When something seems too good to be true...
November 2, 2011 7:43 PM   Subscribe

I am looking into an "unlimited" ADSL2 broadband service, offered by TPG in Australia. It seems like an unusually good deal - enough to make me suspicious that there's some kind of hidden catch. I was hoping someone would be able to confirm/refute my doubts.

Personally, I pay $60/month for 150Gb/month from Internode. I've been perfectly happy with their service.

TPG's offer (detailed here) is for unlimited, uncapped, unthrottled bandwidth, plus landline phone service, for the same price.

Reviews of TPG in general, and this plan in particular, that I've come across on various forums seem to be mixed. What I'm asking is: can I take this offer at face value? Are TPG-using MeFites happy with their service? My instincts are all saying something's not quite right here.
posted by chmmr to Computers & Internet (11 answers total)
I think you meant this link. This one includes landline phone service. The catch is probably in the call rates, because the plan is only for line rental. Compare that with your current call rates.

I am a TPG user (different plan from a year or so ago), and have been happy with their service.
posted by vidur at 8:07 PM on November 2, 2011

I'm a TPG user who switched to Internode. I found their service to be flaky, and their tech support to be mediocre to poor. On the two occasions I've had to call Internode about issues accesing with their superb service (both at my end, it turned out), they sounded mortally wounded and bent over backward to help me.

Unless you've hammered your 150gb by the middle of the month, I wouldn't think about leaving Internode - even then, I'd sooner up my plan quota than go back to TPG.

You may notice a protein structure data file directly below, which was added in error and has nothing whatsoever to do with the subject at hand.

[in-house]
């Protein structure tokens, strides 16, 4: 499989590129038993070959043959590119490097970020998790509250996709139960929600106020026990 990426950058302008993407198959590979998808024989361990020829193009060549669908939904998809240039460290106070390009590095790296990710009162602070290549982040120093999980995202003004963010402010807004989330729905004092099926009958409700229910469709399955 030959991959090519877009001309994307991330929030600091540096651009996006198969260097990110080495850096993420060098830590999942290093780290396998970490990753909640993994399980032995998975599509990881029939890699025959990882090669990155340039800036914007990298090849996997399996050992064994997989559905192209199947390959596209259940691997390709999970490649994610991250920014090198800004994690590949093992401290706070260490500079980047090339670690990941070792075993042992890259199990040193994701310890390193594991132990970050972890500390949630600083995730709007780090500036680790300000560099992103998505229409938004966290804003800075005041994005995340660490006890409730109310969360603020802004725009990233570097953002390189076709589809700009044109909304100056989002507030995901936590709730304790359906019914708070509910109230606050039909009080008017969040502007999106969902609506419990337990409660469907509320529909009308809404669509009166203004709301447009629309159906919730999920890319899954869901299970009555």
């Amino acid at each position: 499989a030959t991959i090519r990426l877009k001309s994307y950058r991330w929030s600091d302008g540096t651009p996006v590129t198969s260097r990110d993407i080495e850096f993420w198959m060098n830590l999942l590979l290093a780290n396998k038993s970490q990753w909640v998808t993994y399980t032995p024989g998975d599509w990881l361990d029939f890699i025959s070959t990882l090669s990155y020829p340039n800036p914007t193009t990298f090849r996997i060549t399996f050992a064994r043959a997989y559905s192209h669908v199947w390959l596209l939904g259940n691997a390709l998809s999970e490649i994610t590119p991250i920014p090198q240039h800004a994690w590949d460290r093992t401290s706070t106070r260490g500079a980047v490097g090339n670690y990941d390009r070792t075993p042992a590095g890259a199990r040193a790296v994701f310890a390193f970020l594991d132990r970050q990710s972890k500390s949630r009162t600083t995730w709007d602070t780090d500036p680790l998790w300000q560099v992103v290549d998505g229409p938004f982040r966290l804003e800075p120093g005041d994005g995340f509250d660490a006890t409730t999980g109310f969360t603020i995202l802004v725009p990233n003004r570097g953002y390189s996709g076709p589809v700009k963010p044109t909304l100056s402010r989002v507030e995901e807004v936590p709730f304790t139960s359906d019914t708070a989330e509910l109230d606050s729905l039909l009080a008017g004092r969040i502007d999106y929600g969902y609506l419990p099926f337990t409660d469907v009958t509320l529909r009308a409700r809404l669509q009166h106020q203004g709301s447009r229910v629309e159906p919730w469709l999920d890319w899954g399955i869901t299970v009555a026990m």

posted by obiwanwasabi at 8:11 PM on November 2, 2011 [1 favorite]

(Sorry, that was ambiguous. Internode good, TPG bad, don't leave Internode for TPG.)
posted by obiwanwasabi at 8:13 PM on November 2, 2011

Their service can be a bit flaky, and their support is sometimes poor - but I've put up with TPG for years because of their prices.

I am presently in some sort of limbo/waiting period to get the unlimited deal. The change-over terms are insane.... you have to agree to be phone- and net-less for 10-20 working days, and you have to waive a bunch of your standard rights before they'll sign you up for all this. From what little I understand about the operation of exchanges, I expect this will all be sucky transferring away also.

That said, I'm taking the plunge... at some stage.
posted by pompomtom at 8:32 PM on November 2, 2011

I don't know anything about TPG, but reading the page that vidur linked, this really jumped out at me:
Important : Above Home Phone Line Rental Monthly & Setup pricing is discounted based on new customers agreeing to waive the Customer Service Guarantee (CSG). Any customer who does not agree to waive the CSG will be charged $45 for TPG Home Phone Line Rental per month and a setup fee of $500 for both 6 Month and 18 Month Contracts.
For more information please contact TPG sales on 13 14 23.

What is the CSG? Some minimum standard of service? I'd be concerned.
posted by xedrik at 10:12 PM on November 2, 2011

I've got that exact plan at home. No *catches* as in hidden costs (that I have found), but our internet sometimes drops out - probably about once a week, for about an hour or so. It hasn't been annoying enough yet that I want to give up the sweet sweet low prices.